Paid Leave Glossary

Our paid leave glossary offers general descriptions of paid leave terms that will vary by jurisdiction. For a definition specific to a jurisdiction, refer to the defined term within the specific jurisdiction’s statutes and regulations.

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Accrual Rate

The rate at which an employee earns paid leave. For example, one hour for every 30 hours worked.

Any Reason

Use of paid leave generally comes with conditions: needing time of for an illness or to care for a family member. But three jurisdictions, Maine, Nevada and Bernalillo County, N.M., allow employees to take time off for any reason.

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Benefit Year

This is a term generally associated with paid family and medical leave. A benefit year is a rolling calendar of 52 weeks starting on the first week an employee takes leave through a leave program. Different types of paid leave have different maximum amounts of leave that can be taken by an employee in any benefit year.

Business Size

Some paid leave laws apply only to certain size employers, or the paid leave benefits for employees differ based on the size of the employer. Generally, the size of the employer is dependent on the number of employees. Which employees must be counted to calculate the size of the employer — such as whether to include temporary workers, seasonal workers, etc. — can vary by jurisdiction.

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Collective Bargaining Agreement

A collective bargaining agreement is a legal contract outlining employment terms between an employee union and the employer. Some paid leave laws do not apply to employers whose workers are covered under a collective bargaining agreement.

Covered Employee

A covered employee is one who meets the qualifications for a paid leave law, such as having been employed a certain amount of time or works a designated number of hours per year in a jurisdiction.

Covered Employer

A covered employer is one that meets the parameters of the paid leave law. It may depend on number of employers, gross receipts and other factors.

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Designated Family Member

Some paid leave laws allow employees to take time off to care for a covered family member who is ill. In some jurisdictions, an employee can identify someone who is not related to the employee by blood or marriage as a “designated family member.” Doing so qualifies that person to essentially be a covered family member, and the employee can use paid leave to care for the individual if they become ill.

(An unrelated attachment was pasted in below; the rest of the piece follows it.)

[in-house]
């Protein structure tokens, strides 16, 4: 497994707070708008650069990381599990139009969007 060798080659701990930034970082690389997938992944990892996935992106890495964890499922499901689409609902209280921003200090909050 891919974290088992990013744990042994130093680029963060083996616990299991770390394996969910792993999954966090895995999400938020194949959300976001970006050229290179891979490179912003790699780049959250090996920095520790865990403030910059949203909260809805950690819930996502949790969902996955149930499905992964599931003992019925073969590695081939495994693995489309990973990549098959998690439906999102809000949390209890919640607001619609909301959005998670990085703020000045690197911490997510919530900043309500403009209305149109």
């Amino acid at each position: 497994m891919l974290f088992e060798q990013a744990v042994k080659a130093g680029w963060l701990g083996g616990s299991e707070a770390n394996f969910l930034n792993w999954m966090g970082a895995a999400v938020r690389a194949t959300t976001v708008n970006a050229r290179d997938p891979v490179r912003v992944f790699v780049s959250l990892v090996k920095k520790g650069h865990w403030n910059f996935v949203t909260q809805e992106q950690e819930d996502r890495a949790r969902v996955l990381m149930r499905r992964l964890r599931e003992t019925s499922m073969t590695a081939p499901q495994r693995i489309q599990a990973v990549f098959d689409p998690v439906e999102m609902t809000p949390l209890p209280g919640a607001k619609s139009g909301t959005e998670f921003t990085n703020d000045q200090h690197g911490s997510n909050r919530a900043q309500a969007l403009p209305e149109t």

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Effective Date

The date on which a paid leave law goes into effect.

Eligible Uses

The eligible reasons an employee may take paid leave under a paid leave law. The reasons vary depending on each jurisdiction, and there are differing reasons under the paid sick leave laws and the paid family and medical leave laws.

Employee Requests for Time Off

When an employee makes a request to use paid leave. Paid leave laws have varying requirements of employees when making a request to use paid leave.

Existing Paid Time Off Policies

An employer’s regular paid time off policy, which may, if it meets the requirements of the paid leave law, remove the employer from providing any further leave under the jurisdiction’s paid leave law.

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FMLA

The Family and Medical Leave Act, which entitles eligible employees of covered employers to take 12 weeks of unpaid, job-protected leave for specified family and medical reasons with continuation of group health insurance coverage under the same terms and conditions as if the employee had not taken leave.

Family Member

A family member is the type of person an employee can use paid family and medical leave to care for. Some jurisdictions have a much broader definition of “family member” than others.

Frontloading

Frontloading is the ability of an employee to provide all annual paid leave hours at the start of the year. Most jurisdictions allow frontloading but there are a few that do not.

Funding Mechanisms

The funding mechanism is the manner by which a jurisdiction has decided to fund a paid leave law, i.e., employee payroll taxes.